He paused for a moment, considering the word. "Hm. Sounds kinky," he finally decided, and opened the lid to take a look. He was disappointed to find only a bizarre ring with a pyramid at its centre and pointers along its rim within. He pulled it out of the box and looked at it, before returning to the front of the shop proper.

"What's this, Grandpa?" Yuugi asked Sugoroku holding it up.

"Hm? Where did you get that?" Sugoroku asked, mildly surprised.

"It was in your Sexopoly box. What is it?"

"Oh, I got it in Egypt some time ago—it's some sort of necklace," he said, and then scratched his chin. "But, if that was in the Sexopoly box, then where did all those little plastic penises and that little metal tophat from the Sexopoly game get off to…?"

"A necklace?" Yuugi asked examining it. "Sweet! That's just what I need! A big, gaudy necklace that I can wear around everywhere, and when people see it, they'll ask 'hey, Yuugi? What's that? It's uber-cool and you're uber-cool for wearing it!' And then they'll want to be my friends!"

He grinned and sprinted toward the stairs. "I'm going to find a string to run through it!" he said. "Thanks Gramps!"

"Okay," Sugoroku said, calling up to him. "But if you come across any little plastic penises, you let me know, alright?"

Yuugi set the ring on his bed as he searched his draws for something to hang it from. Finally, he found a length of leather string which he strung through the hole at its top, which appeared to have been built into it for just that purpose. "Popularity, here I come!" he exclaimed, slipping the rope around his neck. All of the sudden, a dark presence filled him, and he became aware of something very evil lurking within the golden recesses of the ring. Yuugi's knees buckled and he fell on the bed, eyes wide—or, rather, wider than usual.


It had been many years since Ryou had gotten the puzzle. His father was positively loony, so he'd been changing schools often and still had no friends—their latest residence was Domino City, which was full of crime and quite frankly terrified Ryou to the point he refused to go outside except to go to school and then come straight home. But all his time inside did give him the chance to work on the puzzle almost obsessively. Years and years of hard work and he still hadn't finished it. It was really beginning to piss him off. But, ever since moving to Domino, it seemed like he was making more lee way with it.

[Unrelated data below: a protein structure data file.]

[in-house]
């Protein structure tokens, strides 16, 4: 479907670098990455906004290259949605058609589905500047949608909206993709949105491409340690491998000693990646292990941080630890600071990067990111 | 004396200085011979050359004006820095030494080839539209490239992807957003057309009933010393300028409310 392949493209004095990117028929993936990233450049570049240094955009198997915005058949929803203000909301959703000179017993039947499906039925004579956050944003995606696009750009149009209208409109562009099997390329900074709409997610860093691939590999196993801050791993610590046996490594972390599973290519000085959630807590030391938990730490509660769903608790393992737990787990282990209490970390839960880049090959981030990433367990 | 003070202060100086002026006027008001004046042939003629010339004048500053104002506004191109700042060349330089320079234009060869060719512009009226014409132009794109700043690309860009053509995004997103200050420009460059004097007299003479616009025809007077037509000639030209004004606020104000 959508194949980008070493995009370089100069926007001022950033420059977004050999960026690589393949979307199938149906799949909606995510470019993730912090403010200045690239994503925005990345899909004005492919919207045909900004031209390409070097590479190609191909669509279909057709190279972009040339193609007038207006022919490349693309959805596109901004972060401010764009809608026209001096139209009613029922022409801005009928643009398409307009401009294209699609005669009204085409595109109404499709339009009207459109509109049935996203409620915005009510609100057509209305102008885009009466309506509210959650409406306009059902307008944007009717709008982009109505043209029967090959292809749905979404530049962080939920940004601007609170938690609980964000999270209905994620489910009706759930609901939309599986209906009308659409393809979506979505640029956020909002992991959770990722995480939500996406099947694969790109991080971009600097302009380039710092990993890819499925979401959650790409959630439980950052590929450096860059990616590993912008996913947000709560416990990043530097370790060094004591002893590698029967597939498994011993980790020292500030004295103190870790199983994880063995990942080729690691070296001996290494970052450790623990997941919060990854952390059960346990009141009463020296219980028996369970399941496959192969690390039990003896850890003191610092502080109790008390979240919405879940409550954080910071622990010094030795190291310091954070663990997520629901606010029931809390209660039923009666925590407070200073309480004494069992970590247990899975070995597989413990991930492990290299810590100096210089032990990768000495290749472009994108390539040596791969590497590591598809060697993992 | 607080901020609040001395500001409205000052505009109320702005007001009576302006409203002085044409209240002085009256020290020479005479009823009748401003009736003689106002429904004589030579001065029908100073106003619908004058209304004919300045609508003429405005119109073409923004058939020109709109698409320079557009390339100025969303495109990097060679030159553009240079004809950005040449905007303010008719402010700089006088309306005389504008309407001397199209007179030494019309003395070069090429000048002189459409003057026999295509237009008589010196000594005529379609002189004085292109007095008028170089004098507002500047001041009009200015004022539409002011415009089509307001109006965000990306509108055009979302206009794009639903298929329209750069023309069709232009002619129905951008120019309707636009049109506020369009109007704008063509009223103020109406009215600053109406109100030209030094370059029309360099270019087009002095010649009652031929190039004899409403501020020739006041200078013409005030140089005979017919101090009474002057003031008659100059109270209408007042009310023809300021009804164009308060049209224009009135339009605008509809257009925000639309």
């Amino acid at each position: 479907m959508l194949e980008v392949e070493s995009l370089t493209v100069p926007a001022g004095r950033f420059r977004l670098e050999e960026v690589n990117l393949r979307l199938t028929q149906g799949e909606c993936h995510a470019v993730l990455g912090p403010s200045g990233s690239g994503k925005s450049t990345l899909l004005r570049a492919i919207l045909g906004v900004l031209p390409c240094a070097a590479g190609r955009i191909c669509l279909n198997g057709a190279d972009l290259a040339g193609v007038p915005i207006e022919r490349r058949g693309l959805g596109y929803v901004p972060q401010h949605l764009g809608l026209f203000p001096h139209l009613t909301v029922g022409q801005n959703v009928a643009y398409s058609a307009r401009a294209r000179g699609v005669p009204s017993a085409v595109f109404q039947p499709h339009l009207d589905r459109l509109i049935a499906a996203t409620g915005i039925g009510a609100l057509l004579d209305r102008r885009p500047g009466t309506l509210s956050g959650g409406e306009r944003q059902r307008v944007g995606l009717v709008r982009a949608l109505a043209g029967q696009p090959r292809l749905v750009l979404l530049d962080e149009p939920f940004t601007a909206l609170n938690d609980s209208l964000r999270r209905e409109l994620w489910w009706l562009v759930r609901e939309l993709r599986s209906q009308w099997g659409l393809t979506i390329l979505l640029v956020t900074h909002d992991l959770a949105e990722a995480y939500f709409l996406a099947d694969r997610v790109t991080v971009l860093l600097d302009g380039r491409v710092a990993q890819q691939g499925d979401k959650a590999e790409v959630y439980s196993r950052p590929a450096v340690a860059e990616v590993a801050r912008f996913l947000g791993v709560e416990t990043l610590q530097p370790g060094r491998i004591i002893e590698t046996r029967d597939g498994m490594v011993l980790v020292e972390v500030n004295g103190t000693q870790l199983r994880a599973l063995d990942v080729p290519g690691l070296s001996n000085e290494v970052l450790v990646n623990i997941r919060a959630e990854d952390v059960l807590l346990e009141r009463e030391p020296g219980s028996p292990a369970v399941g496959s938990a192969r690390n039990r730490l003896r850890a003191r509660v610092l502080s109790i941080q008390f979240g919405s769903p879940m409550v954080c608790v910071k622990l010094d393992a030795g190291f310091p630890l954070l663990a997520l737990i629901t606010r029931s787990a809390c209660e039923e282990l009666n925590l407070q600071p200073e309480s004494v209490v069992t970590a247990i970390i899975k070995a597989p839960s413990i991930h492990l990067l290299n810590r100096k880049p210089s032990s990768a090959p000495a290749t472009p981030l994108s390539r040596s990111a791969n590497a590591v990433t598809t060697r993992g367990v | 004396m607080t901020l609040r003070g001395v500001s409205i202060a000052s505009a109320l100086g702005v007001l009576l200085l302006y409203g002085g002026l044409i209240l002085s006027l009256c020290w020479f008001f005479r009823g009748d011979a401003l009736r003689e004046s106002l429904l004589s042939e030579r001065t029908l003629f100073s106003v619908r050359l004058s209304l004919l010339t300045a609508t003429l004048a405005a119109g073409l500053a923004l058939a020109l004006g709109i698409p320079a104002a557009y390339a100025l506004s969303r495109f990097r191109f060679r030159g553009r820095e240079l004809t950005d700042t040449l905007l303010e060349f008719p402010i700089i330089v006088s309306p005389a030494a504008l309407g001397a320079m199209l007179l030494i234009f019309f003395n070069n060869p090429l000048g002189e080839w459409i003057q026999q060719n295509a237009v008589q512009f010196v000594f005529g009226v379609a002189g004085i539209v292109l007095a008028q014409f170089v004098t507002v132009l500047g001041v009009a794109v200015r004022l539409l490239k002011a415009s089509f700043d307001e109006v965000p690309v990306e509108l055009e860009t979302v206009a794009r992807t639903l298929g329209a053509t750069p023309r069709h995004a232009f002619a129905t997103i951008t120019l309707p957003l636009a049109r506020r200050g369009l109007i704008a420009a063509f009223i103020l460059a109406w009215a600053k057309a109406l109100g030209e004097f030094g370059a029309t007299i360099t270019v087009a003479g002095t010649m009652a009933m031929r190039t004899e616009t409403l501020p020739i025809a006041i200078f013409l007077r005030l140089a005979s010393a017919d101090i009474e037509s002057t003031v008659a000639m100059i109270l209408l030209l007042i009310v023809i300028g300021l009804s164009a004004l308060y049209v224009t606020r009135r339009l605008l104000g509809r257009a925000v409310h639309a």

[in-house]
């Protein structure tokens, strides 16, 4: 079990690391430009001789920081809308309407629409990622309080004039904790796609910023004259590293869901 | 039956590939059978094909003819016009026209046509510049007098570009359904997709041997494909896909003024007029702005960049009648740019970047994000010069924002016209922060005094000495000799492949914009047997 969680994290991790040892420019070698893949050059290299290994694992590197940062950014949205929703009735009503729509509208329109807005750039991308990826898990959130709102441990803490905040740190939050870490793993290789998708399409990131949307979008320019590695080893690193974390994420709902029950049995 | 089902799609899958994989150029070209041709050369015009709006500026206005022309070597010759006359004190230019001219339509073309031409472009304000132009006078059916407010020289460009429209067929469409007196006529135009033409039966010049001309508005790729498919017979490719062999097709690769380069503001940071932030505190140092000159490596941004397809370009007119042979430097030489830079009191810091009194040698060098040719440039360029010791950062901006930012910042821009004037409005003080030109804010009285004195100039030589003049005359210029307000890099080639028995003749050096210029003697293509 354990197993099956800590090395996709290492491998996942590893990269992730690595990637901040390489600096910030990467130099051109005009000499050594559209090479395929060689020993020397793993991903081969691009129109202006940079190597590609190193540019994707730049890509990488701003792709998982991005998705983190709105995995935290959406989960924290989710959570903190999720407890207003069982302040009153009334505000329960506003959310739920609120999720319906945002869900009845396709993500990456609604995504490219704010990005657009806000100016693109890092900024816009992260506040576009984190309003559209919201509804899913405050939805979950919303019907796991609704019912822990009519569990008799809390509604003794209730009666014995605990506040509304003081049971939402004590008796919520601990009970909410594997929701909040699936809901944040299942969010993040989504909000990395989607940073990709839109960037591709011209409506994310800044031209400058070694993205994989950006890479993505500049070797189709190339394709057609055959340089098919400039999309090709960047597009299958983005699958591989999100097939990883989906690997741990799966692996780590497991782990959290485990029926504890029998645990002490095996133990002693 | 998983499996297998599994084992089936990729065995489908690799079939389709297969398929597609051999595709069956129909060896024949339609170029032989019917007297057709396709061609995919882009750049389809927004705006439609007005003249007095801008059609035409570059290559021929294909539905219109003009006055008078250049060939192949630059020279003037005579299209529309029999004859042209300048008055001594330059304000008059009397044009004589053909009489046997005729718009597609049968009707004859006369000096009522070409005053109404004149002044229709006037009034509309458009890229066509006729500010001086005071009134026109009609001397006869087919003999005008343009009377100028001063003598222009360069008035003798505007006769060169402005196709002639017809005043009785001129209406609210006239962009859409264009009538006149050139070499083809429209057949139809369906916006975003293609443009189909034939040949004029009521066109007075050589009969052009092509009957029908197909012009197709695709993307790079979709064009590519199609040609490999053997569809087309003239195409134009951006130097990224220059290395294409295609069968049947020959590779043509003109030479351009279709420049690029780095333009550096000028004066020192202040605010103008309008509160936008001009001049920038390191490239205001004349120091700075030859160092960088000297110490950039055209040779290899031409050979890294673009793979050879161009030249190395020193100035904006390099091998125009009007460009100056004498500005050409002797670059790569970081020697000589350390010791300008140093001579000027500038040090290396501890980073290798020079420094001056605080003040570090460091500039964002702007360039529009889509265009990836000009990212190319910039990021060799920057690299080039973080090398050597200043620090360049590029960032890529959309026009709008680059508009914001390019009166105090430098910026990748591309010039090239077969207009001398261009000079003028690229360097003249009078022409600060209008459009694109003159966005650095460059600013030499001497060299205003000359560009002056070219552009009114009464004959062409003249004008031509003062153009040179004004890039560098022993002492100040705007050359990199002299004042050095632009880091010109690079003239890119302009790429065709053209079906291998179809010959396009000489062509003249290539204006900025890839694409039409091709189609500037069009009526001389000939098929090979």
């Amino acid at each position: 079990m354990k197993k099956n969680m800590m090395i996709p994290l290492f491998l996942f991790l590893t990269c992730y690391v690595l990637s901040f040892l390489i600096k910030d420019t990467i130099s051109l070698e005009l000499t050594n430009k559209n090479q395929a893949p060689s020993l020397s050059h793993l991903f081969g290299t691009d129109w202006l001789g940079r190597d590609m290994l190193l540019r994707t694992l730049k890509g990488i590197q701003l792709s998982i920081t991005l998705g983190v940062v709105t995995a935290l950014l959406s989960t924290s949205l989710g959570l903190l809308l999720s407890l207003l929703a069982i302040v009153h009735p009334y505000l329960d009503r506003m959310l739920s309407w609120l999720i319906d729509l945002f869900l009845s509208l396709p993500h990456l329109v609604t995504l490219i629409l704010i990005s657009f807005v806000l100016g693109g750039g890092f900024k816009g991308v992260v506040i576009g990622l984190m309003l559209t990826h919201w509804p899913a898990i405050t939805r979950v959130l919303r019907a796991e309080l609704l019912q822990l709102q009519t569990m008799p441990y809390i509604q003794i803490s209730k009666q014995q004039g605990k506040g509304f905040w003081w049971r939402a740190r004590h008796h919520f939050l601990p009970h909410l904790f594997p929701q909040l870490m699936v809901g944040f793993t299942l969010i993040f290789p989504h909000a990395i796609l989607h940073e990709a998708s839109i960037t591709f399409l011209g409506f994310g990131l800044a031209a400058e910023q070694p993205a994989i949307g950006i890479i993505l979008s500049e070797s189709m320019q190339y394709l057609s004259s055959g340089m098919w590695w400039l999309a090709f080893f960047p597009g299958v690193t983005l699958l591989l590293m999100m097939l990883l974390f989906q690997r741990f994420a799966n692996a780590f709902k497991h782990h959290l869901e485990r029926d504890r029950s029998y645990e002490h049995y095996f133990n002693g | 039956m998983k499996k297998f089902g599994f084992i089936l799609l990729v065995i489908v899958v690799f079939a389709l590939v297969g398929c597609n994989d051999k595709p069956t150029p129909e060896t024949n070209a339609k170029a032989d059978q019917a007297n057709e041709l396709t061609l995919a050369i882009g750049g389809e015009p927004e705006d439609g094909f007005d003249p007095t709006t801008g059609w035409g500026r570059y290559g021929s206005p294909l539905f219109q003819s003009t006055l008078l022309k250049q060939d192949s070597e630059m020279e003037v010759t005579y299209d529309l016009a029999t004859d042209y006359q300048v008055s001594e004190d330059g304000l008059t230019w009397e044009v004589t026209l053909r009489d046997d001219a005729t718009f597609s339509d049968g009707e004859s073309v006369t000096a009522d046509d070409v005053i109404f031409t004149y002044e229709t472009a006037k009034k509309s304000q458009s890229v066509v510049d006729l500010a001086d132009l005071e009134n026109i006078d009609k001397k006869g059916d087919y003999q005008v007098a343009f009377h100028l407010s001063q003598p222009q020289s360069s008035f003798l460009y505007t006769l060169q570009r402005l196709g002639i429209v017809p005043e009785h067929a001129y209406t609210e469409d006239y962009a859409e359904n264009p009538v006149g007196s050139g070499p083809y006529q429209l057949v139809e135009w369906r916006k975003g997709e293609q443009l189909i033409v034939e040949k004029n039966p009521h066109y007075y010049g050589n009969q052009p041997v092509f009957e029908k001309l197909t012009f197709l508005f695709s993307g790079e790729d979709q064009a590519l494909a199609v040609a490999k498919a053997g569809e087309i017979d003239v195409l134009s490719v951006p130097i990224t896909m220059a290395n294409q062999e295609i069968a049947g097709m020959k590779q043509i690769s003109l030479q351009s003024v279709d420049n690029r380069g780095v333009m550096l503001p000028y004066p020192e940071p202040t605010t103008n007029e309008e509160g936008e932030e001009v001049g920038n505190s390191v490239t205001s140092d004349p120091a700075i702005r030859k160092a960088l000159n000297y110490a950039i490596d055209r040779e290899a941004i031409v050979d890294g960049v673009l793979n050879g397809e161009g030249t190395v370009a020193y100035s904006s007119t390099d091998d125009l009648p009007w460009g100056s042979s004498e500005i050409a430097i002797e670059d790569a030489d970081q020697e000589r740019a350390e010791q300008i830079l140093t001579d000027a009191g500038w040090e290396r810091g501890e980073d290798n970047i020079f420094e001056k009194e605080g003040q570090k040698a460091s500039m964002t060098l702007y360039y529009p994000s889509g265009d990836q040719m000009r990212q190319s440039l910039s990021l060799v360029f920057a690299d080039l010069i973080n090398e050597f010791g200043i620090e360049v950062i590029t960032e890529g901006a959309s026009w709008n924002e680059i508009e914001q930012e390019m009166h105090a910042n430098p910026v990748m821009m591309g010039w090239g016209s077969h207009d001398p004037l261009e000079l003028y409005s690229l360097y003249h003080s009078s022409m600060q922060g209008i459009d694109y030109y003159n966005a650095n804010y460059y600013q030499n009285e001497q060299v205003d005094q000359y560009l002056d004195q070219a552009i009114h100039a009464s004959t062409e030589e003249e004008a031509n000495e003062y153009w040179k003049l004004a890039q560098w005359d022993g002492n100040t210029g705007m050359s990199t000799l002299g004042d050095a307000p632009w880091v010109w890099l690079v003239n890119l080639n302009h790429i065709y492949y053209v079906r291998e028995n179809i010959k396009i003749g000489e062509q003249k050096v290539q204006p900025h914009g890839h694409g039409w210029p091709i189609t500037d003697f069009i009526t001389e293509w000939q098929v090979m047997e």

Late at night, he sat on his bed, legs crossed, puzzle in front of him, humming a tune to himself as he worked on it. There were many nights like this. Though, it was mostly because he had insomnia due to night terrors involving vivid images of his sister Amane dying a brutal death in a bloody car accident. His father had once considered taking him to therapy about that, but had later decided not to on the grounds of "screw it". Then he went to Egypt to buy more solid gold puzzles, but was disappointed to discover they were all out.

He clicked another piece of the puzzle into place, and then another. Finally, he clicked the last piece into place, grinning with private satisfaction. He held the puzzle up and examined it. "Oh, a pyramid," he said to himself, and then pursed his lips. "…that country's not much for originality, it seems…"

He turned it over in his hands, and then set it down on his bed. He looked at it for a few minutes, and then picked it up again. "Well, that was a colossal waste of time," he muttered. "I could have been playing in my sandbox with my Barbie dolls…"

The puzzle flashed brilliantly, then. Ryou yelped in surprised and dropped it. That's when a spirit—one that stood effeminately and had outrageous hair—appeared before him, staring him down with enormous eyes.

"Don't drop it, you'll break it!" said the spirit of the puzzle. "You took long enough to put it together the first time!"

"Sorry," Ryou said quickly. "…uh, I don't want to seem rude, buuut… Who, exactly, are you?"

The spirit frowned and looked around. "I could ask you the same thing," he said. "Not a bit of this really feels right…"

"I'll say," concurred Ryou.

"Silence!" commanded the spirit of the puzzle. "I need time to think… I'll discuss this later."

And, with that, he disappeared into the puzzle again. Ryou blinked and set the artefact on his bedside table. "Strange fellow," he murmured. "Particularly the hair… And the translucence…"